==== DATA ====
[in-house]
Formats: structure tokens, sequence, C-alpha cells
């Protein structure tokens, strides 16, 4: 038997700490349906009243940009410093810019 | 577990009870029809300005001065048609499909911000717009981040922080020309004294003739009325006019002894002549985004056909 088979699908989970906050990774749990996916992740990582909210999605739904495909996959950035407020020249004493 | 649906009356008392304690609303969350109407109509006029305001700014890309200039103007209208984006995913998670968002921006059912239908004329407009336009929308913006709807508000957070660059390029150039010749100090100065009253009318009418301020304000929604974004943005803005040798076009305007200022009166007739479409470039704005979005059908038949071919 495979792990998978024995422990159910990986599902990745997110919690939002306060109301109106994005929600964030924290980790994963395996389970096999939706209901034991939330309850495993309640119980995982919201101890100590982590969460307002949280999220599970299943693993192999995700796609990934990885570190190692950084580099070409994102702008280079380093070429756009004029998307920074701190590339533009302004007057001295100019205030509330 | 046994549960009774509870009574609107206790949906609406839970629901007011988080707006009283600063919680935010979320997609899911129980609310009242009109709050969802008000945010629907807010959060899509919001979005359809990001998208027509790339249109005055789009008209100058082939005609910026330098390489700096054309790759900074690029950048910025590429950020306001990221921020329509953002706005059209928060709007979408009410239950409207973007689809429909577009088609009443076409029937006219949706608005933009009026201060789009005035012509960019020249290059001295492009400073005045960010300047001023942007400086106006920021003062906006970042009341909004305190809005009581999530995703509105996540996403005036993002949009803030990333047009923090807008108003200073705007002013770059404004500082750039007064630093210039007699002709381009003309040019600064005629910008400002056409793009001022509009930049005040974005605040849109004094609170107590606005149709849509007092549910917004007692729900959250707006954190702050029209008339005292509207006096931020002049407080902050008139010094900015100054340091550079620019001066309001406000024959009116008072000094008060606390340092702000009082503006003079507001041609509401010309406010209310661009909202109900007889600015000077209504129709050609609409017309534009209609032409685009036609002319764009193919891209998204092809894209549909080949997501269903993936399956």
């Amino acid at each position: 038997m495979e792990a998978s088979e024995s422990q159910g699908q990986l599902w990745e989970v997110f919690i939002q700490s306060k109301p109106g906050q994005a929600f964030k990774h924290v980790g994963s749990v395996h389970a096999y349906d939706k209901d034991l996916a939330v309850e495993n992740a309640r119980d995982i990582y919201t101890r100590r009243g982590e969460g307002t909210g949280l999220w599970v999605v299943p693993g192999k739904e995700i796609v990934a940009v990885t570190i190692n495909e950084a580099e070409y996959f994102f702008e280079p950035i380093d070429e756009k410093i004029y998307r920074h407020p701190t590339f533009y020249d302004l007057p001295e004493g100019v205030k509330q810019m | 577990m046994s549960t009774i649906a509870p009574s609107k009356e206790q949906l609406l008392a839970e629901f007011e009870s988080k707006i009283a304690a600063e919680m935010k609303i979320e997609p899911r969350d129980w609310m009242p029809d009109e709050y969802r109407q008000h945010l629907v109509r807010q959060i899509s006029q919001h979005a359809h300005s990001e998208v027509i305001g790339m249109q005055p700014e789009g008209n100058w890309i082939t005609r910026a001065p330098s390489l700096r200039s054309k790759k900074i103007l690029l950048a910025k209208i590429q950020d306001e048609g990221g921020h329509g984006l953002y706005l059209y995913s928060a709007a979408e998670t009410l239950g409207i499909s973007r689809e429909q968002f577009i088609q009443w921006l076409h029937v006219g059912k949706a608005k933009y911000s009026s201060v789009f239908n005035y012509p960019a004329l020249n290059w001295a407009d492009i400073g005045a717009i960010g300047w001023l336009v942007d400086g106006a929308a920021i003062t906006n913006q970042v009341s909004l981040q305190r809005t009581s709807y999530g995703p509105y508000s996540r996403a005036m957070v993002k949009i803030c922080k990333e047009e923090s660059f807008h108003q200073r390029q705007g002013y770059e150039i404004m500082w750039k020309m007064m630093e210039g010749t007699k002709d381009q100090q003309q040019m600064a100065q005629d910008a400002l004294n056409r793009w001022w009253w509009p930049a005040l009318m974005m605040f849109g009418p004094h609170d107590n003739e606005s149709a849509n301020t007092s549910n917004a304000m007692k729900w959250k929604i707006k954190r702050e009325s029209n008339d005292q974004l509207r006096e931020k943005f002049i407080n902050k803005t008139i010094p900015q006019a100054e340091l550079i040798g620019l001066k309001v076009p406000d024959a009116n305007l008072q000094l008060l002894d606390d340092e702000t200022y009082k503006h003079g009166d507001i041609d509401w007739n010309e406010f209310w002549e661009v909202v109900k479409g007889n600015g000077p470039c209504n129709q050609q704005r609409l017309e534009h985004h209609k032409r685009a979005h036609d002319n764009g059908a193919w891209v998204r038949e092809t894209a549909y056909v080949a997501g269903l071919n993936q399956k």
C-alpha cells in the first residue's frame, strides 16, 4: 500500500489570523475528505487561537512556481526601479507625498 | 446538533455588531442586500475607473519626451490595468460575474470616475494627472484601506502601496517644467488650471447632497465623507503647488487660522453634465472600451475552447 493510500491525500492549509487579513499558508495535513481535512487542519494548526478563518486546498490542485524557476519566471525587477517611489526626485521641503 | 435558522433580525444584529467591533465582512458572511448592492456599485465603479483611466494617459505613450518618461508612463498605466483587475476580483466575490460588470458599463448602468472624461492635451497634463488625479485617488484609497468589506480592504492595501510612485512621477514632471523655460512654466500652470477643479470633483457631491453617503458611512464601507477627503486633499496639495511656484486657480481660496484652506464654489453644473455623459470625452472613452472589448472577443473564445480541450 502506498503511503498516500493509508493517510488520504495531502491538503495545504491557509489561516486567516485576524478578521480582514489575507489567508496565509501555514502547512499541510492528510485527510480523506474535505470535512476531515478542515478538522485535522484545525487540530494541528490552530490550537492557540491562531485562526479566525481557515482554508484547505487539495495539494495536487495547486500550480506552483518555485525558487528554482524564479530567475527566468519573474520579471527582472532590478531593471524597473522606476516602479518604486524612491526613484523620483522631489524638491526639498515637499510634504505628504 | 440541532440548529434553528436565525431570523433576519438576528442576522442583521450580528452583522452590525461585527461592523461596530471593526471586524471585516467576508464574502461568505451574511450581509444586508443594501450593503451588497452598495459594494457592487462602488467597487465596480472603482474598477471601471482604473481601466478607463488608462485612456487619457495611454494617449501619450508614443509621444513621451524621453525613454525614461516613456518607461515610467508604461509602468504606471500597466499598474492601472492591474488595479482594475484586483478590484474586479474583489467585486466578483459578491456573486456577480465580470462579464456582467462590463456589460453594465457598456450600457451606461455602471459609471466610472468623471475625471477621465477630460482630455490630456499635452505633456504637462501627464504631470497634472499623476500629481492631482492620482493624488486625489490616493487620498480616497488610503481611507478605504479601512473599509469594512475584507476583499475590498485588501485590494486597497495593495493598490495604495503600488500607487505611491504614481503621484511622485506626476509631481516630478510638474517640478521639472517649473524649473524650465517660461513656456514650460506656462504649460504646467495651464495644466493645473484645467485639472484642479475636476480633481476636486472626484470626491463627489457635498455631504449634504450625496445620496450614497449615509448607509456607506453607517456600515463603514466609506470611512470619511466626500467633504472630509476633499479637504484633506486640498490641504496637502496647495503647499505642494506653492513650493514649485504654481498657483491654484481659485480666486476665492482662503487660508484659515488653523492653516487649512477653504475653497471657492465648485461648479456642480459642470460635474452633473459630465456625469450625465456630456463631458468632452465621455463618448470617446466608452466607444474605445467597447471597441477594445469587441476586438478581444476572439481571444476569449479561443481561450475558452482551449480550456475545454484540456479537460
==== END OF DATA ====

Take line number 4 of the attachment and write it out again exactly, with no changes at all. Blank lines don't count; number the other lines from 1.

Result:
């Amino acid at each position: 038997m495979e792990a998978s088979e024995s422990q159910g699908q990986l599902w990745e989970v997110f919690i939002q700490s306060k109301p109106g906050q994005a929600f964030k990774h924290v980790g994963s749990v395996h389970a096999y349906d939706k209901d034991l996916a939330v309850e495993n992740a309640r119980d995982i990582y919201t101890r100590r009243g982590e969460g307002t909210g949280l999220w599970v999605v299943p693993g192999k739904e995700i796609v990934a940009v990885t570190i190692n495909e950084a580099e070409y996959f994102f702008e280079p950035i380093d070429e756009k410093i004029y998307r920074h407020p701190t590339f533009y020249d302004l007057p001295e004493g100019v205030k509330q810019m | 577990m046994s549960t009774i649906a509870p009574s609107k009356e206790q949906l609406l008392a839970e629901f007011e009870s988080k707006i009283a304690a600063e919680m935010k609303i979320e997609p899911r969350d129980w609310m009242p029809d009109e709050y969802r109407q008000h945010l629907v109509r807010q959060i899509s006029q919001h979005a359809h300005s990001e998208v027509i305001g790339m249109q005055p700014e789009g008209n100058w890309i082939t005609r910026a001065p330098s390489l700096r200039s054309k790759k900074i103007l690029l950048a910025k209208i590429q950020d306001e048609g990221g921020h329509g984006l953002y706005l059209y995913s928060a709007a979408e998670t009410l239950g409207i499909s973007r689809e429909q968002f577009i088609q009443w921006l076409h029937v006219g059912k949706a608005k933009y911000s009026s201060v789009f239908n005035y012509p960019a004329l020249n290059w001295a407009d492009i400073g005045a717009i960010g300047w001023l336009v942007d400086g106006a929308a920021i003062t906006n913006q970042v009341s909004l981040q305190r809005t009581s709807y999530g995703p509105y508000s996540r996403a005036m957070v993002k949009i803030c922080k990333e047009e923090s660059f807008h108003q200073r390029q705007g002013y770059e150039i404004m500082w750039k020309m007064m630093e210039g010749t007699k002709d381009q100090q003309q040019m600064a100065q005629d910008a400002l004294n056409r793009w001022w009253w509009p930049a005040l009318m974005m605040f849109g009418p004094h609170d107590n003739e606005s149709a849509n301020t007092s549910n917004a304000m007692k729900w959250k929604i707006k954190r702050e009325s029209n008339d005292q974004l509207r006096e931020k943005f002049i407080n902050k803005t008139i010094p900015q006019a100054e340091l550079i040798g620019l001066k309001v076009p406000d024959a009116n305007l008072q000094l008060l002894d606390d340092e702000t200022y009082k503006h003079g009166d507001i041609d509401w007739n010309e406010f209310w002549e661009v909202v109900k479409g007889n600015g000077p470039c209504n129709q050609q704005r609409l017309e534009h985004h209609k032409r685009a979005h036609d002319n764009g059908a193919w891209v998204r038949e092809t894209a549909y056909v080949a997501g269903l071919n993936q399956k």